Skiers and snowboarders are a rare breed of people. We like to spend all our money on holidays in cold, cold places, all for the pleasure of strapping some expensive planks to our feet and sliding down a hill. And then we go home, go back to work and dream about a time when we can do it all over again.

For this reason, it’s best for skiers and snowboarders to date other skiers and snowboarders. You understand each other’s mutual obsession, can plan ski holidays together, and Christmas/birthday presents are easy to choose because both sports require an insane amount of gear.

But you know what they say – you can’t choose who you love. And what if you end up with someone who isn’t a skier or a snowboarder? How do you gently ease them into it and ensure that they have a nice time, while avoiding any break-up-worthy arguments along the way?

Here’s our step-by-step guide…

  1. Choose your destination wisely

Your significant other might be apprehensive about trying skiing or snowboarding, and that’s fair enough – it can look intimidating to a first-timer. But picking the right spot for your ski holiday may sweeten the deal.

Be sure to opt for somewhere that offers more than just skiing and snowboarding, so that your loved one can not only be stoked on the other activities on offer, but also be assured that there’s something to do off the slopes if they don’t feel like skiing or boarding on any particular day.

Queenstown is the obvious choice for any Aussies – the town is romantic and full of great spots to eat and drink, the scenery is beautiful, and there are enough activities on offer to satisfy anybody, whether they’re a thrill-seeking adventure lover or the kind of person that prefers a day in the spa.

The ski resorts surrounding the town (Coronet Peak and the Remarkables are closest) are also well set-up for beginners, having dedicated beginner learning areas and mellow green slopes to slide down once they’ve graduated to the chairlift.

Want to head overseas? Go for a resort with a charming village or town to wander around, and cool activities on offer (such as dog-sledding, snowmobiling or snow-shoeing). Bigger resorts like Whistler and Aspen have enough to offer that you barely even have to step foot on a ski slope in order to have a good time, while smaller resorts like SilverStar in Canada may offer a more relaxed, laid-back atmosphere that’s perfect for relaxing by the fireplace with a good book.

SilverStar, the mountain I almost forgot

2. Book them in for lessons

If I had a dollar for every time I saw a couple fighting on the slopes, I’d be able to afford many more ski holidays. Trying to teach your significant other is genuinely the fastest way to break up – unless you are saints, you’ll get frustrated with each other before you even hit the bottom of the magic carpet. There will probably be tears. Maybe from both of you.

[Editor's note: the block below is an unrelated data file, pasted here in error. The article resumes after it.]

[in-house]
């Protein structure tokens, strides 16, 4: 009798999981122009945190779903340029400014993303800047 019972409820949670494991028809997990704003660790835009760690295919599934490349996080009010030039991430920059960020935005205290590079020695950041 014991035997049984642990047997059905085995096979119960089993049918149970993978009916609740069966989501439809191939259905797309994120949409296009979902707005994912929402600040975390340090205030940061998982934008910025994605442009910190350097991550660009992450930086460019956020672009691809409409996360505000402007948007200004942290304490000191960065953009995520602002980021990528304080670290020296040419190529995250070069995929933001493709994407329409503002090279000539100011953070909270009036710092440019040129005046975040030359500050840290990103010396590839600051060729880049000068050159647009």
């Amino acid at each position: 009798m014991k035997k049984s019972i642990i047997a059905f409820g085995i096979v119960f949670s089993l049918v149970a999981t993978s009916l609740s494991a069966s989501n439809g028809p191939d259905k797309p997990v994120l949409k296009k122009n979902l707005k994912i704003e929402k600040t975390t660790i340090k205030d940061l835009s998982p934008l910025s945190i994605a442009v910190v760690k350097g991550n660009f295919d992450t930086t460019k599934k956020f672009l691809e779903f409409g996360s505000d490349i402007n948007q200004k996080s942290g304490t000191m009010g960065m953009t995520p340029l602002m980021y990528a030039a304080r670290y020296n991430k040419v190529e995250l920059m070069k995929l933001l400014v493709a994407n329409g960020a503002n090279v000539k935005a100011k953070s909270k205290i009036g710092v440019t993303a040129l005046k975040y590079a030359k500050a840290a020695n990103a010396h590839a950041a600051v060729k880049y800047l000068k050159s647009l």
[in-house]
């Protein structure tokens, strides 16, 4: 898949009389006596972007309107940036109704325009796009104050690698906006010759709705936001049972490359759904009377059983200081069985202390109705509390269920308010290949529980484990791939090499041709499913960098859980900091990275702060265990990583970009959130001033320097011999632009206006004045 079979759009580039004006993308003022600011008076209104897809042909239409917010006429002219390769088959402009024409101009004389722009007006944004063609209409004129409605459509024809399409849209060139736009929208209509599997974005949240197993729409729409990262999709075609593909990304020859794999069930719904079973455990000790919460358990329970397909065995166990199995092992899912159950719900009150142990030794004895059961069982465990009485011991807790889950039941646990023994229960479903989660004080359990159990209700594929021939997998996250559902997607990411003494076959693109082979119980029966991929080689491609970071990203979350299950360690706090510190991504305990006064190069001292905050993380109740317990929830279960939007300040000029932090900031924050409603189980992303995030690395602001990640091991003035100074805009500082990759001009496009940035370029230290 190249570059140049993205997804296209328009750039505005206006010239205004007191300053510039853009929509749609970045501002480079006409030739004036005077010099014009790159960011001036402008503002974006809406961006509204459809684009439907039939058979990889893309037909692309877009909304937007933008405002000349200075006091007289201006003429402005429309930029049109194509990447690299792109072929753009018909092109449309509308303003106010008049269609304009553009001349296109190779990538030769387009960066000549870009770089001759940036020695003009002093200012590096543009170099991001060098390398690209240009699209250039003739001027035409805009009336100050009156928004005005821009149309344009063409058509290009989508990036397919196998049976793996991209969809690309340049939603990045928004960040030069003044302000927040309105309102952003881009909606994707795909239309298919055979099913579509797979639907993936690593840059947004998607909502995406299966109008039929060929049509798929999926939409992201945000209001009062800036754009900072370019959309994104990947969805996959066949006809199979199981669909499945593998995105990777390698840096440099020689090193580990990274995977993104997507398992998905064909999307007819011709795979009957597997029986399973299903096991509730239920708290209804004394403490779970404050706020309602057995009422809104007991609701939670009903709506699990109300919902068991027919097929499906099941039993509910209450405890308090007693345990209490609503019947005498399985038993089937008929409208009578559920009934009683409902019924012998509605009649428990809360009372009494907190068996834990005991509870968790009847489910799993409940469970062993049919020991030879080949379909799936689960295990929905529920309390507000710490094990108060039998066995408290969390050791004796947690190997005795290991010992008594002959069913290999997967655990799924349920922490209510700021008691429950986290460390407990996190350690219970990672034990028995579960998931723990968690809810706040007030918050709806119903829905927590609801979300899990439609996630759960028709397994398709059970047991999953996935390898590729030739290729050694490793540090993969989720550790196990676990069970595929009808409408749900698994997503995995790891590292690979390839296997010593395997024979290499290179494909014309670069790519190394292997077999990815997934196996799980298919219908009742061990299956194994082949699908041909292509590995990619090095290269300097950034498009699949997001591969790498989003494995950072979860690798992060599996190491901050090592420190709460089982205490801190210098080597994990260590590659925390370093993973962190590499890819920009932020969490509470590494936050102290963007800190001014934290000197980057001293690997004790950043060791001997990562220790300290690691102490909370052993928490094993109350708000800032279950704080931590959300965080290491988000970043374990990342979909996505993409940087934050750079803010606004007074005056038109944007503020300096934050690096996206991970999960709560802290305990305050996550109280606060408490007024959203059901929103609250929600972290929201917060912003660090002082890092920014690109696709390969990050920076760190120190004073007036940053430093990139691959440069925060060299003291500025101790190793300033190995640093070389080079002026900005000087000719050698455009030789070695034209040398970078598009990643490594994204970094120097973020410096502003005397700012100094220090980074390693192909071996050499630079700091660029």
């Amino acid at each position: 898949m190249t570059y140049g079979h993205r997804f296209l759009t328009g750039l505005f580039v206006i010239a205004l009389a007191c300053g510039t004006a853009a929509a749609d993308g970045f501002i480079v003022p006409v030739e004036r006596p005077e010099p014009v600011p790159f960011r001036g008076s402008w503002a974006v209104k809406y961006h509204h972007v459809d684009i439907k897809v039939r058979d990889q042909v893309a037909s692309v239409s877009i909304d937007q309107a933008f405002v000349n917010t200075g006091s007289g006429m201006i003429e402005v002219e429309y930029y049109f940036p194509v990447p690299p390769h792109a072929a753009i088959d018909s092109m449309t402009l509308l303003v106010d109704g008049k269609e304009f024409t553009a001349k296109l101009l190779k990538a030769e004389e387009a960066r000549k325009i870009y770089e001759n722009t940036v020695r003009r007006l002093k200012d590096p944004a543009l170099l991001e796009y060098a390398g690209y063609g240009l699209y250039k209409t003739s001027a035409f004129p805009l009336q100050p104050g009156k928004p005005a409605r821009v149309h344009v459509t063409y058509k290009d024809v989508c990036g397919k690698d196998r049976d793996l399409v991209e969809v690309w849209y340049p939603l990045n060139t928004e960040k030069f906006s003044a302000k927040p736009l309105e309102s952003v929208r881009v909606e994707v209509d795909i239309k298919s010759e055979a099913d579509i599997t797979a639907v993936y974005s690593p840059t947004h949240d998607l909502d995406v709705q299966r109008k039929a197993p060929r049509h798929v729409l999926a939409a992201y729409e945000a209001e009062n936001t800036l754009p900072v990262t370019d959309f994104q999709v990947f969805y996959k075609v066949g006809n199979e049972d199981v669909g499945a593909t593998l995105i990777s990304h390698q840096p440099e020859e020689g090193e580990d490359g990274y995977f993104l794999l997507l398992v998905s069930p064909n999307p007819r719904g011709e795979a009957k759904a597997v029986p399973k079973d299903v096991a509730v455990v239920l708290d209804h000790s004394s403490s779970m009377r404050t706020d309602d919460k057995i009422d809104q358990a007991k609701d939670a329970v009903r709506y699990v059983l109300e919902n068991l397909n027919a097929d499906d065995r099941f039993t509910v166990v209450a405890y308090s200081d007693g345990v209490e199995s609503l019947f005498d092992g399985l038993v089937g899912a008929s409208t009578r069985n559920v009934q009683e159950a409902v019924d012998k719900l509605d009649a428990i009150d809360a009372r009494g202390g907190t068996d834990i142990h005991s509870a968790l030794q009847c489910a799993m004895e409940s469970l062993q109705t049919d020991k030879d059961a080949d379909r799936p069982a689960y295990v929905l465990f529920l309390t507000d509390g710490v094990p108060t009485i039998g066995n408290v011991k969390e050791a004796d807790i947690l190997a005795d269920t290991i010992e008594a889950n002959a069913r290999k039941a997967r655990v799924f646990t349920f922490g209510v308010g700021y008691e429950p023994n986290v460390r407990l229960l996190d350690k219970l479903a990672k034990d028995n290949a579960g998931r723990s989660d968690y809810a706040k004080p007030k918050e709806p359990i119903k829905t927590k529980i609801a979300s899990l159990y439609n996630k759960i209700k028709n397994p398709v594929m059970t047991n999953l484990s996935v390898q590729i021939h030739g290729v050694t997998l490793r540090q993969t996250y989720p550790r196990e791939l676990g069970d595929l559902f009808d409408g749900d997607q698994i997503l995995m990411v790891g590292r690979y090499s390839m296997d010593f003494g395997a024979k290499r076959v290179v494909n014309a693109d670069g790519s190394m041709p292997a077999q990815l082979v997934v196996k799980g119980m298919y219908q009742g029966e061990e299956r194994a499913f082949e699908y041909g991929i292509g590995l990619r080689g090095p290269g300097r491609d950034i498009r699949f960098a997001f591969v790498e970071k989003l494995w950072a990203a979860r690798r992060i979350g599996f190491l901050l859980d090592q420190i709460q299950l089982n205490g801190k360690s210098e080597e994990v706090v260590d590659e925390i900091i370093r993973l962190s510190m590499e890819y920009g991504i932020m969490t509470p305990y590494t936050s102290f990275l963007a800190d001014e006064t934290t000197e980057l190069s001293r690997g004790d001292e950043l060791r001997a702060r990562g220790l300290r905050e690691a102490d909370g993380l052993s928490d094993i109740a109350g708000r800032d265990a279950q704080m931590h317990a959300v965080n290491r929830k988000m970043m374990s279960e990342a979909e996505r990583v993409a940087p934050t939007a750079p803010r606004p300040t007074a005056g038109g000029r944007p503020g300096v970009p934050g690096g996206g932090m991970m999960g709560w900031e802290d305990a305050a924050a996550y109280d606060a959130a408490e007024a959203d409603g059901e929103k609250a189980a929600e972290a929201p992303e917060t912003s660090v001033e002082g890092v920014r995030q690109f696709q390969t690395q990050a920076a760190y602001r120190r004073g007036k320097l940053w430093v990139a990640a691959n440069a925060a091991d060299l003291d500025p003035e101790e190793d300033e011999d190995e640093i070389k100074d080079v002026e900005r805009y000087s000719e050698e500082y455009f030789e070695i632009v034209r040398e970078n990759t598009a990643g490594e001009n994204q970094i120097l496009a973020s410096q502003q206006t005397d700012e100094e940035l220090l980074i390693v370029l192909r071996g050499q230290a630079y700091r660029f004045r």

Booking them in for a lesson – or two, or three, or six – will ensure that they get the safest, calmest possible start to their learning experience. Their instructor will make sure that they understand exactly what they need to do. They also won’t pick up any of your bad habits, and they’ll be in the company of other beginners to laugh about all the ups and downs (and sore derrières) of the lesson.

skiing, snowboarding, couple

Be sure not to push your partner into either skiing or snowboarding, based on whichever you do – let them choose which one they’d rather try. It’s widely acknowledged that the learning curves of each are different, with skiing being easier to pick up and harder to master, and snowboarding being harder to pick up but easier to progress once you’ve got the hang of it. They might even like to attempt both and choose from there.

3. Be nice. Supportive. Encouraging. Reassuring.

Once your loved one has made it off the magic carpet and onto the slopes with you, it’s time to be your nicest self. Tell them how well they’re doing, understand when they need to take a break, and know the difference between being encouraging and being too pushy. A slope that you consider to be easy may not necessarily be easy to them – and pushing them sooner than they’re ready to try it may not be the best approach.

4. Don’t stress if it’s not for them

If you’ve managed to win over your significant other, congratulations – you’ve now got a lifelong shared love of such a fun activity, and something you can do together for many years.

If you’ve had no luck – maybe they had a traumatic experience, or sustained an injury, or maybe they just really don’t like it – don’t panic. It’s not necessarily a dealbreaker.

Plenty of people can enjoy going on ski holidays as long as there’s enough to keep them entertained off the slopes, especially if you negotiate equal amounts of holidays in locations of their choice. Or keep the ski holidays as girls trips/boys trips and take your partner somewhere completely different. We hear the Cook Islands are paradise.

7 reasons I don't ski with my snowboarding husband


  1. I have been in that situation a few times. In the end if it doesn’t work out, go out on your own and you will find true love of skiing with another better suited partner. I did and I found her in Canada this year and I am a middle aged late comer to skiing. It all works out in the end. What I was going to toss out all of my ski gear and equipment?


Please enter your comment!
Please enter your name here